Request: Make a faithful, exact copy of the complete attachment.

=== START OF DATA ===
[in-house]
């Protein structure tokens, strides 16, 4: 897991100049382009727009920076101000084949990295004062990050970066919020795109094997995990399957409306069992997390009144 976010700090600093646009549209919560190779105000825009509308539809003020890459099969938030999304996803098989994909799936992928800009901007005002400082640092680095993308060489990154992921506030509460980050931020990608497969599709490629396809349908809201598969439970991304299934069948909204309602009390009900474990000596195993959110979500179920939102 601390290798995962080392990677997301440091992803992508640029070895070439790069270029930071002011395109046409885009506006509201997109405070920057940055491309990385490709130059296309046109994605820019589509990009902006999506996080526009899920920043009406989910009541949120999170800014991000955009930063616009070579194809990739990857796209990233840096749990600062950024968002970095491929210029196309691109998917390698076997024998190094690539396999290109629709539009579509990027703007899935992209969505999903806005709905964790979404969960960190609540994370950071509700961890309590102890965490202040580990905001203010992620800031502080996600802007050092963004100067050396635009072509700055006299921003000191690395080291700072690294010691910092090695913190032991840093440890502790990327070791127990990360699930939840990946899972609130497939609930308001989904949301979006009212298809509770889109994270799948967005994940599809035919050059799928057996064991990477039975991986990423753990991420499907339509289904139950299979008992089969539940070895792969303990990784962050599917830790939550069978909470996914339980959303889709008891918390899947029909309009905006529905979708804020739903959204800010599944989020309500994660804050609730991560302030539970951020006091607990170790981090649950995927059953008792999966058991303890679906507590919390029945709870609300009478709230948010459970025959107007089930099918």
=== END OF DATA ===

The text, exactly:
[in-house]
């Protein structure tokens, strides 16, 4: 897991100049382009727009920076101000084949990295004062990050970066919020795109094997995990399957409306069992997390009144 976010700090600093646009549209919560190779105000825009509308539809003020890459099969938030999304996803098989994909799936992928800009901007005002400082640092680095993308060489990154992921506030509460980050931020990608497969599709490629396809349908809201598969439970991304299934069948909204309602009390009900474990000596195993959110979500179920939102 601390290798995962080392990677997301440091992803992508640029070895070439790069270029930071002011395109046409885009506006509201997109405070920057940055491309990385490709130059296309046109994605820019589509990009902006999506996080526009899920920043009406989910009541949120999170800014991000955009930063616009070579194809990739990857796209990233840096749990600062950024968002970095491929210029196309691109998917390698076997024998190094690539396999290109629709539009579509990027703007899935992209969505999903806005709905964790979404969960960190609540994370950071509700961890309590102890965490202040580990905001203010992620800031502080996600802007050092963004100067050396635009072509700055006299921003000191690395080291700072690294010691910092090695913190032991840093440890502790990327070791127990990360699930939840990946899972609130497939609930308001989904949301979006009212298809509770889109994270799948967005994940599809035919050059799928057996064991990477039975991986990423753990991420499907339509289904139950299979008992089969539940070895792969303990990784962050599917830790939550069978909470996914339980959303889709008891918390899947029909309009905006529905979708804020739903959204800010599944989020309500994660804050609730991560302030539970951020006091607990170790981090649950995927059953008792999966058991303890679906507590919390029945709870609300009478709230948010459970025959107007089930099918």